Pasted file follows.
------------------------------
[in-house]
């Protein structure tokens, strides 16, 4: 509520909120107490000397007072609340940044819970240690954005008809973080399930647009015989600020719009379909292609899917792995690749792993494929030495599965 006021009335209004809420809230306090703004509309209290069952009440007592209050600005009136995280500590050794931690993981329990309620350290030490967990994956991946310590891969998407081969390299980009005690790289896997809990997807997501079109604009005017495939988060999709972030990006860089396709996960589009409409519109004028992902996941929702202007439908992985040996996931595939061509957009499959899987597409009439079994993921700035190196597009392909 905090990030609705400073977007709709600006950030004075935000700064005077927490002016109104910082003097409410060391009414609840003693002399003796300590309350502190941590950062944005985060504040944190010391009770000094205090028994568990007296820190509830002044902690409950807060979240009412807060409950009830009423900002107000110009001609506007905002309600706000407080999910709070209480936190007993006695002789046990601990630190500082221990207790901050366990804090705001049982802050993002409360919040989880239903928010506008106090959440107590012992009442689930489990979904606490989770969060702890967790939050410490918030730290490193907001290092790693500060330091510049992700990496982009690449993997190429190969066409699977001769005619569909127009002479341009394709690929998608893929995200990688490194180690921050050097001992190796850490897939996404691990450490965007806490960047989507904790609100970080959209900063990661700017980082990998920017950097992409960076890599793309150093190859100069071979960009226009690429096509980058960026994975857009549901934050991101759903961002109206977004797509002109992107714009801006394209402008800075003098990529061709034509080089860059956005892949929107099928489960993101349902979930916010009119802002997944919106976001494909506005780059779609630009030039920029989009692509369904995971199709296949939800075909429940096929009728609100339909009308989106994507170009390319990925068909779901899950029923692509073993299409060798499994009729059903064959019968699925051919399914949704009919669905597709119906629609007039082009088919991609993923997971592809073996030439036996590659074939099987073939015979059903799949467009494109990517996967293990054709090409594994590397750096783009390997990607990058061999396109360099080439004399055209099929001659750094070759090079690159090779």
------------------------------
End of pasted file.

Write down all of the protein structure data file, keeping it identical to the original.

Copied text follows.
[in-house]
């Protein structure tokens, strides 16, 4: 509520909120107490000397007072609340940044819970240690954005008809973080399930647009015989600020719009379909292609899917792995690749792993494929030495599965 006021009335209004809420809230306090703004509309209290069952009440007592209050600005009136995280500590050794931690993981329990309620350290030490967990994956991946310590891969998407081969390299980009005690790289896997809990997807997501079109604009005017495939988060999709972030990006860089396709996960589009409409519109004028992902996941929702202007439908992985040996996931595939061509957009499959899987597409009439079994993921700035190196597009392909 905090990030609705400073977007709709600006950030004075935000700064005077927490002016109104910082003097409410060391009414609840003693002399003796300590309350502190941590950062944005985060504040944190010391009770000094205090028994568990007296820190509830002044902690409950807060979240009412807060409950009830009423900002107000110009001609506007905002309600706000407080999910709070209480936190007993006695002789046990601990630190500082221990207790901050366990804090705001049982802050993002409360919040989880239903928010506008106090959440107590012992009442689930489990979904606490989770969060702890967790939050410490918030730290490193907001290092790693500060330091510049992700990496982009690449993997190429190969066409699977001769005619569909127009002479341009394709690929998608893929995200990688490194180690921050050097001992190796850490897939996404691990450490965007806490960047989507904790609100970080959209900063990661700017980082990998920017950097992409960076890599793309150093190859100069071979960009226009690429096509980058960026994975857009549901934050991101759903961002109206977004797509002109992107714009801006394209402008800075003098990529061709034509080089860059956005892949929107099928489960993101349902979930916010009119802002997944919106976001494909506005780059779609630009030039920029989009692509369904995971199709296949939800075909429940096929009728609100339909009308989106994507170009390319990925068909779901899950029923692509073993299409060798499994009729059903064959019968699925051919399914949704009919669905597709119906629609007039082009088919991609993923997971592809073996030439036996590659074939099987073939015979059903799949467009494109990517996967293990054709090409594994590397750096783009390997990607990058061999396109360099080439004399055209099929001659750094070759090079690159090779």